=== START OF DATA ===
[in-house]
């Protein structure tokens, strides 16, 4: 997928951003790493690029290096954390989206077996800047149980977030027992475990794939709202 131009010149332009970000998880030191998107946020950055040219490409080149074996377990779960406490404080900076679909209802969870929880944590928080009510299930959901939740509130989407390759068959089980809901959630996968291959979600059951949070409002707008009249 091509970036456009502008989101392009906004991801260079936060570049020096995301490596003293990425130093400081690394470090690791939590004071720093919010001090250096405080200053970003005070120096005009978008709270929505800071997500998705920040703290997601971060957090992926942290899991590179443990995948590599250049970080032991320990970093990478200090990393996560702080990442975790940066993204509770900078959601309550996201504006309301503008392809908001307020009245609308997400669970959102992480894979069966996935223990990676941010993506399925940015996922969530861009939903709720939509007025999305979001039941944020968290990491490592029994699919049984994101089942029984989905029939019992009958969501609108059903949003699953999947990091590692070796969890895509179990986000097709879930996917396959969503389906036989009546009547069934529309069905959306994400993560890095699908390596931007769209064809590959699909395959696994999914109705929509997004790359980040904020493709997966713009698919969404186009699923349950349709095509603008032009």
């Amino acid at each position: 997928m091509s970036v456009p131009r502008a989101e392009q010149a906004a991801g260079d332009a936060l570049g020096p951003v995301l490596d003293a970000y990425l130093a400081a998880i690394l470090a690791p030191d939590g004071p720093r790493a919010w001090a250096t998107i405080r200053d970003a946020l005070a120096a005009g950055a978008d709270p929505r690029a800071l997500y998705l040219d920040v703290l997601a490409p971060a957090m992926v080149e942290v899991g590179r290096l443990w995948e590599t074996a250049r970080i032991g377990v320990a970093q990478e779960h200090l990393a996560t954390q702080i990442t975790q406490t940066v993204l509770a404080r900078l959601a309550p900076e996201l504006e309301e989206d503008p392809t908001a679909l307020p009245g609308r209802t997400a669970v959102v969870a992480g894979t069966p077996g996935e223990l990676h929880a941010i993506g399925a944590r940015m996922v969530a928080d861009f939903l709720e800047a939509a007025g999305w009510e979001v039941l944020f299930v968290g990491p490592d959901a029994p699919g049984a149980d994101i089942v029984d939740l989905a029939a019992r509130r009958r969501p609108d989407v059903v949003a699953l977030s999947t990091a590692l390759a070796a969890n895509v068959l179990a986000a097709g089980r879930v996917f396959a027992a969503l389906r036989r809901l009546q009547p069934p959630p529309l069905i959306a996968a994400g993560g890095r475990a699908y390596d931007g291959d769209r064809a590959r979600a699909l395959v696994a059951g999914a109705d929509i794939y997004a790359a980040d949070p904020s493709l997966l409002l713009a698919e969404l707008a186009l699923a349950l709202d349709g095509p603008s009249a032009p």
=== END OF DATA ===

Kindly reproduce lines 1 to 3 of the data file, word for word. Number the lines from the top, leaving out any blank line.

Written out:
[in-house]
């Protein structure tokens, strides 16, 4: 997928951003790493690029290096954390989206077996800047149980977030027992475990794939709202 131009010149332009970000998880030191998107946020950055040219490409080149074996377990779960406490404080900076679909209802969870929880944590928080009510299930959901939740509130989407390759068959089980809901959630996968291959979600059951949070409002707008009249 091509970036456009502008989101392009906004991801260079936060570049020096995301490596003293990425130093400081690394470090690791939590004071720093919010001090250096405080200053970003005070120096005009978008709270929505800071997500998705920040703290997601971060957090992926942290899991590179443990995948590599250049970080032991320990970093990478200090990393996560702080990442975790940066993204509770900078959601309550996201504006309301503008392809908001307020009245609308997400669970959102992480894979069966996935223990990676941010993506399925940015996922969530861009939903709720939509007025999305979001039941944020968290990491490592029994699919049984994101089942029984989905029939019992009958969501609108059903949003699953999947990091590692070796969890895509179990986000097709879930996917396959969503389906036989009546009547069934529309069905959306994400993560890095699908390596931007769209064809590959699909395959696994999914109705929509997004790359980040904020493709997966713009698919969404186009699923349950349709095509603008032009």
């Amino acid at each position: 997928m091509s970036v456009p131009r502008a989101e392009q010149a906004a991801g260079d332009a936060l570049g020096p951003v995301l490596d003293a970000y990425l130093a400081a998880i690394l470090a690791p030191d939590g004071p720093r790493a919010w001090a250096t998107i405080r200053d970003a946020l005070a120096a005009g950055a978008d709270p929505r690029a800071l997500y998705l040219d920040v703290l997601a490409p971060a957090m992926v080149e942290v899991g590179r290096l443990w995948e590599t074996a250049r970080i032991g377990v320990a970093q990478e779960h200090l990393a996560t954390q702080i990442t975790q406490t940066v993204l509770a404080r900078l959601a309550p900076e996201l504006e309301e989206d503008p392809t908001a679909l307020p009245g609308r209802t997400a669970v959102v969870a992480g894979t069966p077996g996935e223990l990676h929880a941010i993506g399925a944590r940015m996922v969530a928080d861009f939903l709720e800047a939509a007025g999305w009510e979001v039941l944020f299930v968290g990491p490592d959901a029994p699919g049984a149980d994101i089942v029984d939740l989905a029939a019992r509130r009958r969501p609108d989407v059903v949003a699953l977030s999947t990091a590692l390759a070796a969890n895509v068959l179990a986000a097709g089980r879930v996917f396959a027992a969503l389906r036989r809901l009546q009547p069934p959630p529309l069905i959306a996968a994400g993560g890095r475990a699908y390596d931007g291959d769209r064809a590959r979600a699909l395959v696994a059951g999914a109705d929509i794939y997004a790359a980040d949070p904020s493709l997966l409002l713009a698919e969404l707008a186009l699923a349950l709202d349709g095509p603008s009249a032009p």